I have a government grant (2,440$) to insulate all of my exterior walls. The issue is, I cannot access them from the outside because I have a brick house.

My first guess was that I will need to take apart all the walls inside and insulate from there. The good part is, most of my walls are already pulled off or will be pulled off. I am replacing the current 3/8'' drywall with 1/2''.

What kind of material would be the best to insulate my exterior walls? I have a 28'x 40' house, will 2,440$ be enough? Also, if there's a better way of doing this than removing the walls, let me know.

3 Answers 3


If you wish to preserve the brick exterior, you have the following options, depending on the wall construction:

  1. If you have a structural brick wall (e.g. multiple-wythe brick or brick veneer on block) then you will have to insulate the wall from the inside. This will entail applying rigid insulation board--either foam or mineral wool--over the inside of the wall, and then covering that up with drywall.

  2. If you have a brick cavity wall (e.g. brick veneer on the outside and structural brick or block on the inside) then you can blow water-permeable insulation like perlite into the cavity. You could additionally insulate this wall from the inside as per above.

  3. If you have a brick veneer on wood framed wall, then you'll need to insulate the stud cavities normally. You can use fiberglass batts, mineral wool batts, closed-cell spray foam, or dense-packed cellulose. All will be effective. One advantage to dense-packed cellulose is that you don't actually need to take down the drywall; you just drill holes in the top and blow in the cellulose. This could save you a ton of money if you haven't already removed the drywall. If you have to or plan to remove and replace the drywall anyway, my personal recommendation would be installing either mineral wool batts or dense-packed cellulose in the stud bays, covering the open stud bays with an additional layer of rigid mineral wool board, and then applying the drywall over that. An added bonus is that this will all but completely soundproof the house.

  • I have a brick veneer on wood framed walls. I was hesitant to use cellulose, won't it eventually find its way down to the bottom of the wall after a few years? Or is this why you call it "dense-packed" ? I would really rather just drill holes in the wall.
    – Alex
    Commented Oct 3, 2014 at 16:42
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    Yes, dense-packed cellulose won't settle like the loose stuff will. You've identified the major advantage to sense-packing a wall with cellulose: you don't have to remove any drywall!
    – iLikeDirt
    Commented Oct 3, 2014 at 16:47
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    Great. Thank you! Also I appreciate the comment with the other answer, very appreciated.
    – Alex
    Commented Oct 3, 2014 at 16:52

The problems associated with insulating brick, block, or concrete walls vary depending upon environment, construction, and even sunlight. It is critical to get a proper assessment of the overall situation. This is an instance where money spent on a documented professional consultant is money well spent.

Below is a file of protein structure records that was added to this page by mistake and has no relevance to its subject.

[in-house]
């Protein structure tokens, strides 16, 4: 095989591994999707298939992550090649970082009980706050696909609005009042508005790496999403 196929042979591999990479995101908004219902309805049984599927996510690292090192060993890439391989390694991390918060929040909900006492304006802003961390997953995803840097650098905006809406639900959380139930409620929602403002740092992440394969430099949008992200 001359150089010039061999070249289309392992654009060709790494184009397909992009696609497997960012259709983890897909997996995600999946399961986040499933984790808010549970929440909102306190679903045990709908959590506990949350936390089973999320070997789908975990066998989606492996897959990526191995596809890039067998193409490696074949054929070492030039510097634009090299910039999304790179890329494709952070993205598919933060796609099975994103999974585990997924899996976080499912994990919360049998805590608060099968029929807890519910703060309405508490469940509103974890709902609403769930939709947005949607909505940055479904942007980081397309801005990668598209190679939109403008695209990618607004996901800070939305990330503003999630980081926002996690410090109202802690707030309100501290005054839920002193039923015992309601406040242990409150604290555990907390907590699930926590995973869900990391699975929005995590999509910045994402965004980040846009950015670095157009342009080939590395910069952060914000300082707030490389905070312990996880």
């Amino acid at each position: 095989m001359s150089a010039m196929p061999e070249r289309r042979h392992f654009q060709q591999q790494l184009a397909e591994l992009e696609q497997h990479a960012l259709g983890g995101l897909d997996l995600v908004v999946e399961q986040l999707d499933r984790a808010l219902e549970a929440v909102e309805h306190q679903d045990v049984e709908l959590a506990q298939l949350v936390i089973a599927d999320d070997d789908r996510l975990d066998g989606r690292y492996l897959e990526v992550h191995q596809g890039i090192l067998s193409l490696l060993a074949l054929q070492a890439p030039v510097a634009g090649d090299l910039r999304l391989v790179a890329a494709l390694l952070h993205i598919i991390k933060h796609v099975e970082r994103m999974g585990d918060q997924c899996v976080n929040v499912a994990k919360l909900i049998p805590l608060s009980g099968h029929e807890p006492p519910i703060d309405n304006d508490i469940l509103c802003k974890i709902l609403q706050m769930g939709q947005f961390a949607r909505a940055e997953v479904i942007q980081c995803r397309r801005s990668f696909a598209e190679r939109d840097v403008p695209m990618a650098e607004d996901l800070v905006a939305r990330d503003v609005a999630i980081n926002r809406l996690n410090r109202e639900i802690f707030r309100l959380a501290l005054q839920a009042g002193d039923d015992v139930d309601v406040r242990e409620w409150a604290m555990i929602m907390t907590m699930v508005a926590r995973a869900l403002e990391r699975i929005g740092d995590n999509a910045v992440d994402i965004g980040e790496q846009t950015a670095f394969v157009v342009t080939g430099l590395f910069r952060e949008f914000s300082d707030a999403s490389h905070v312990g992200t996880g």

I have come behind DIY folks many times. Some of them did well but most threw dollars away, or worse, created far worse problems. When the Feds pushed for greater sealing of walls, it was soon discovered that the lack of adequate ventilation resulted in exterior paint bubbling, a reaction to vapor forming inside the walls, often rotting sheathing and studs. Mandatory additional room venting was required.

Cooking, showering, and just living creates enormous amounts of moisture that has to go somewhere. I have had success with batting interior masonry walls, leaving an air gap. In subterranean situations I have used brush on sealers. On both interior and exterior, even floors, to stop moisture intrusion in combination with employing venting methods. Often the introduction of a dehumidifier of a simple small fan will halt mold in corners. Remember to use vapor barrier paint under your finish coat. Great stuff.

There is more that almost 50 years of this work and a willingness to research has taught me. I can't emphasize enough the value of an expert for you.


Your two options are going to be insulation batting or spray foam.

Batting is cheap, easy enough to do as a DIYer and will easily come in under your price tag.

The other spray foam is more expensive and typically requires professional install. There is a DIYer kit out there but I have never used them. Professional install you are looking at way over your budget but the DIYer kit is about $3k for your size of house.

  • Is spray foam a better insulator than the latter or are both similar? Either way I guess I have no choice but to take the walls apart using either method. Thanks!
    – Alex
    Commented Oct 3, 2014 at 16:41
  • 1
    Spray foam is a better insulator, but it has the following drawbacks: it is vapor-impermeable, very expensive, and highly flammable, especially during application, as it cures exothermically. Furthermore, it is rare, but some people develop spontaneous allergies to its toxic chemicals. If this happens to you, your house is uninhabitable. I honestly don't recommend it unless you have no other choice.
    – iLikeDirt
    Commented Oct 3, 2014 at 16:49
  • I have used the DIY kit that you refer to. It is labor-intensive, requires lots of prep (marking studs and drilling holes). But if you really plan and take your time, you can get a good outcome. Look at videos on YT to get a sense of it. When I did it, YT was but a gleam in someone's eye.
    – Buck
    Commented Oct 4, 2014 at 10:04

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